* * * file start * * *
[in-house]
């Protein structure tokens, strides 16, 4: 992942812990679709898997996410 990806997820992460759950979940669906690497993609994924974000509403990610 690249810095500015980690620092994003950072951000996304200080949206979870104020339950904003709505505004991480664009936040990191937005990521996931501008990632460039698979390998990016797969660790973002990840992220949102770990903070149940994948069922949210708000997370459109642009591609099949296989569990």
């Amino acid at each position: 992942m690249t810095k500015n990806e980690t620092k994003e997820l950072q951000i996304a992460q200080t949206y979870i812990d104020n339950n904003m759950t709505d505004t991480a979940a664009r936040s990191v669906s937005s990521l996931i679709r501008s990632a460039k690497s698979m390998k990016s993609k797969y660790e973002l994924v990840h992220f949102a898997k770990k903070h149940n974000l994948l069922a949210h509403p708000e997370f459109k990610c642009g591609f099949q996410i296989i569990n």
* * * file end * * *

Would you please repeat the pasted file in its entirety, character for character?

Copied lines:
[in-house]
């Protein structure tokens, strides 16, 4: 992942812990679709898997996410 990806997820992460759950979940669906690497993609994924974000509403990610 690249810095500015980690620092994003950072951000996304200080949206979870104020339950904003709505505004991480664009936040990191937005990521996931501008990632460039698979390998990016797969660790973002990840992220949102770990903070149940994948069922949210708000997370459109642009591609099949296989569990």
């Amino acid at each position: 992942m690249t810095k500015n990806e980690t620092k994003e997820l950072q951000i996304a992460q200080t949206y979870i812990d104020n339950n904003m759950t709505d505004t991480a979940a664009r936040s990191v669906s937005s990521l996931i679709r501008s990632a460039k690497s698979m390998k990016s993609k797969y660790e973002l994924v990840h992220f949102a898997k770990k903070h149940n974000l994948l069922a949210h509403p708000e997370f459109k990610c642009g591609f099949q996410i296989i569990n």